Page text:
Why businesses struggle with customer loyaltyby
In his latest article on customer loyalty, John Aves of CP2 Experience outlines the bad behaviours that businesses must avoid if they want to attract and retain loyal customers.
We want to go out on a limb here and say that from our experience, most brands struggling with customer loyalty spend too little time focusing on their internal work.
We all know that fixing issues with loyalty is difficult. And it's made worse by bad behaviours that businesses find difficult to shake off (that's if they are even aware they have a problem).
You often find that the same mistakes are repeated again and again; that some mistakes are rooted in myths; and some are even rooted in disbelief.
Let's take a look at these customer loyalty myths.
1. Doing the basics well is enough to keep your customers
This is untrue. Businesses often over-rely on what has become the basics in their attempts to differentiate. Investing in digital, a new customer service system, and friendly staff, for example.
Customers don't see these as reasons to be loyal. Yes, they do them well. But they are just the functional basics that they expect from any business.
Who doesn't want good quality products and services at prices that represent good value for money? What business isn't investing in digital or technology?
We're not saying that being consistent on the basics isn't important; it is. If you let customers down on these, they'll take their business elsewhere. But it doesn't drive customers to come back, trade up, spend more or recommend you to their friends and family.
Customers are mired in adequate experiences from businesses jostling to differentiate on 'good'. If you want to grow the customers you already have, you need to set your sights on 'wow’. And tempt some away from your competitors.
If you want to grow the customers you already have, you need to set your sights on 'wow’.
Emotionally committed relationships foster true loyalty. Emotion is the biggest driver of loyalty in most industries. These relationships can be built through differeniated experiences, empathetic interactions or a shared sense of purpose, values and beliefs.
Customers who are emotionally invested in a business keep that company on their mind when they need something.
Does your business understand how to tap into the emotional drivers that make your customers behave loyally?
2. Satisfaction drives loyalty
All the evidence tells us that 'satisfied’ is a low rung on the loyalty ladder. Simply satisfying customers doesn’t cut it any longer. Satisfaction, on its own, won't shift the dial.
The reality is that a staggering 75% of customers who leave a company were satisfied with their previous supplier. You need to ask yourself: are we making a mistake by conflating high levels of customer satisfaction with strong customer relationships?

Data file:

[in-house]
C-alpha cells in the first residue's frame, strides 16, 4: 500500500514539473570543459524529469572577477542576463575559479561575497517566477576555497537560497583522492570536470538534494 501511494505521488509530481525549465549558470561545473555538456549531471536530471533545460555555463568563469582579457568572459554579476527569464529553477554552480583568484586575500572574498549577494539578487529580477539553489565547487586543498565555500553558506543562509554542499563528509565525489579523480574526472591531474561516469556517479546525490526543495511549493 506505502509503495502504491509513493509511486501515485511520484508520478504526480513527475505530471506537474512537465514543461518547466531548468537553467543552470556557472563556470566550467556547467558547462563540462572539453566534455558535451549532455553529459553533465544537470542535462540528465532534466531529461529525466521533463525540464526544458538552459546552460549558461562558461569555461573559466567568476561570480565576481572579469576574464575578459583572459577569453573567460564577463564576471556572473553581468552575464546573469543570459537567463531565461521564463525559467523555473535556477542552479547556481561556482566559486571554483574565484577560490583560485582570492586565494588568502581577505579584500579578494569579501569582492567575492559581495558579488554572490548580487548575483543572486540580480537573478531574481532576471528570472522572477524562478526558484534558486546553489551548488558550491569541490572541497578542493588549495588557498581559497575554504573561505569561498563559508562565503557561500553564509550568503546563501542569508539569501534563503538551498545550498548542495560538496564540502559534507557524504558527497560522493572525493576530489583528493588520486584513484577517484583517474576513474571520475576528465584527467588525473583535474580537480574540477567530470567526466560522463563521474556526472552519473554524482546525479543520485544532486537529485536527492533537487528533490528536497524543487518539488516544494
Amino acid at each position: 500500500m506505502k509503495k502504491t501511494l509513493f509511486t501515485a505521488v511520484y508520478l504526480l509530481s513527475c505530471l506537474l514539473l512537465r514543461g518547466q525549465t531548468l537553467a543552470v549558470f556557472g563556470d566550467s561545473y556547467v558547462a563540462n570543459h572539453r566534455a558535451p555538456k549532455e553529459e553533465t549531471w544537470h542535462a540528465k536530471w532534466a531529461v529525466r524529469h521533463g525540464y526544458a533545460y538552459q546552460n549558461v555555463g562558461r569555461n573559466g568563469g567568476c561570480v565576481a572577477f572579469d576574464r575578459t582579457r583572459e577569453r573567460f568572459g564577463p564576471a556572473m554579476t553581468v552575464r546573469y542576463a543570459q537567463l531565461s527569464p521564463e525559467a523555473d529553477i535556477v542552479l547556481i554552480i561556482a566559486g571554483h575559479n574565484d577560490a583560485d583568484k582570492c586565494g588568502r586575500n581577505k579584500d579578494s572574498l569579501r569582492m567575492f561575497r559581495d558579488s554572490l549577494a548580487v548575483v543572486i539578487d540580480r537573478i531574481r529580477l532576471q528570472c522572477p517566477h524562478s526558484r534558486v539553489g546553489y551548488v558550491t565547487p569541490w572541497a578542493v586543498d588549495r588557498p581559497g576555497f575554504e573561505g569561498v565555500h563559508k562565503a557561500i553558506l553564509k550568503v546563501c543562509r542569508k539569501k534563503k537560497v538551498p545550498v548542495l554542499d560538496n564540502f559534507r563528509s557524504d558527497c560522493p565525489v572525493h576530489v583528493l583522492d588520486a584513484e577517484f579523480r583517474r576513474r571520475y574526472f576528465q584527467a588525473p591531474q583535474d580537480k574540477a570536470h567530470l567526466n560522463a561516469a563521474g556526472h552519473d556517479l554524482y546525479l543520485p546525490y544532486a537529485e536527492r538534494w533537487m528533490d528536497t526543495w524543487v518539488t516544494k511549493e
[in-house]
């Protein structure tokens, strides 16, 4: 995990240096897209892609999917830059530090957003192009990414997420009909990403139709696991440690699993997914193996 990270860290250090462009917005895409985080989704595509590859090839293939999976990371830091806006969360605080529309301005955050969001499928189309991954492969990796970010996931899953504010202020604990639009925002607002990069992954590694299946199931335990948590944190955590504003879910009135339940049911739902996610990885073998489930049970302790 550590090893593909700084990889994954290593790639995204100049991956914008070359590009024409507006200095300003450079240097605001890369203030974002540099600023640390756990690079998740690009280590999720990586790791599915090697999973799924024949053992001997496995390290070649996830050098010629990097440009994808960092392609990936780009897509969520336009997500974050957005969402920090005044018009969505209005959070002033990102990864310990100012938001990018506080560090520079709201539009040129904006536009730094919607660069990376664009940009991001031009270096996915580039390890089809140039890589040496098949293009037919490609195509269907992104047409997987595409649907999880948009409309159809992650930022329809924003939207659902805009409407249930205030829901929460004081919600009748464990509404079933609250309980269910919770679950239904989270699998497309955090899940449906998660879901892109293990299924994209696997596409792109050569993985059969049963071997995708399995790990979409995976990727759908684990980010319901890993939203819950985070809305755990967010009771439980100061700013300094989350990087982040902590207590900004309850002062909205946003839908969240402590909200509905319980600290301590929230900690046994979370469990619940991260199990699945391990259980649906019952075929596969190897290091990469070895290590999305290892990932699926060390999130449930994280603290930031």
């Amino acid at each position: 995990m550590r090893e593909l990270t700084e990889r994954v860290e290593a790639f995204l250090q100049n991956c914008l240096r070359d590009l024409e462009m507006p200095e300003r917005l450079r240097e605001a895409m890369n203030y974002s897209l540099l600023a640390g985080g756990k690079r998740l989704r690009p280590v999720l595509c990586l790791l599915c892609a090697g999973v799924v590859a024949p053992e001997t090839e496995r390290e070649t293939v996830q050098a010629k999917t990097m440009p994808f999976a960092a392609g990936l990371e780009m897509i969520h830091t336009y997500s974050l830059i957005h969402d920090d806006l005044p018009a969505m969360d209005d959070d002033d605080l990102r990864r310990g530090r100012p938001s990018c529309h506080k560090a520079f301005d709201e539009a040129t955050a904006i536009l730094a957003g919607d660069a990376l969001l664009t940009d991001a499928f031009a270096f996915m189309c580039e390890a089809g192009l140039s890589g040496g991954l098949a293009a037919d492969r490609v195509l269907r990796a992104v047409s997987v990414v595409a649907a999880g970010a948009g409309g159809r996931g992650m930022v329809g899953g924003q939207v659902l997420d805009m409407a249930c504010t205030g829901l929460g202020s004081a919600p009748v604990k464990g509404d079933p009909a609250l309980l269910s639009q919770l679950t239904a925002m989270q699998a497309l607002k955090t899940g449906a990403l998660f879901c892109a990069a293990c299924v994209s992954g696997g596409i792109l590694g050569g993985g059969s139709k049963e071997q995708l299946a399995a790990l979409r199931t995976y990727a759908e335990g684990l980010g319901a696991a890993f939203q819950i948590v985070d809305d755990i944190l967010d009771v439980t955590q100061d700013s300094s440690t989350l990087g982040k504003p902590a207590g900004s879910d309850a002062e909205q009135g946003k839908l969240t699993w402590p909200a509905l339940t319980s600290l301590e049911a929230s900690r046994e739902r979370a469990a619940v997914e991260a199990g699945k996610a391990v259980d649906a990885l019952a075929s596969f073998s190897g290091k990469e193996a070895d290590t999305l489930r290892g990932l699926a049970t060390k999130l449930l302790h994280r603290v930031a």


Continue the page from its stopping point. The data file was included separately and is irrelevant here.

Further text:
3. Our customers only care about price
Right? Not quite. Customer experience overtook price and product as a differentiator years ago. Of course, price is important, especially in these difficult times. And buyers have information at their fingertips to discover new products and services and make judgements about value for money.
But there's a price myth that isn't challenged enough, especially when it comes to commoditised markets.
Customer experience overtook price and product as a loyalty differentiator years ago.
From razors to residential insurance, there's a widely-held belief that customers only care about price in these types of markets. Get your price point right, and customers will naturally be more loyal. This isn't true. Just ask First Direct, British Gas, Dollar Shave Club, Revolut or Peloton customers what they think.
If your products have become commoditised, are you doing enough to build a loyal following? Or are your customers leaving for businesses that understand how to position their products in customers' lives and stand out on experience?
The disbeliefs ...
1. Some organisations are in denial
Problem? What problem? All too often, companies communicate, market, sell and support customers in ways that suit them. The justification? “It’s what customers want”.
2. Others see churn as the natural order of things
They attribute low levels of customer loyalty to factors outside of their control. Competition is relentless, and regulation is strong. Customers are naturally promiscuous. They are essentially blaming customers for exercising their choice when they have failed to give them a reason to remain loyal.
3. The plan will never work
Some businesses may have taken steps to address their defection, loyalty and spend challenges. They continue tinkering – a new social media campaign, some improvements to the online shopping site, additional customer rewards added to the loyalty scheme – but they still don’t manage to move the needle.
4. Some companies still live in a “build it, and they will come” world
The business has a great product. So why wouldn't people want to stay? It works for Apple. But can you say that about your company?
Does any of this ring true for your business? Or, if you have been struggling with loyalty and are not sure why, don't be concerned. Learn more by downloading our guide: An Inconvenient Truth: Why Creating Customer Loyalty Starts With You.
The over-arching focus of John's work over 30 years has been in the area of customer led change. He is passionate about customer experience as a strategy to drive customer loyalty, employee pride and profitable growth. He believes that every successful customer strategy needs to focus first on the people within the organisation in order to...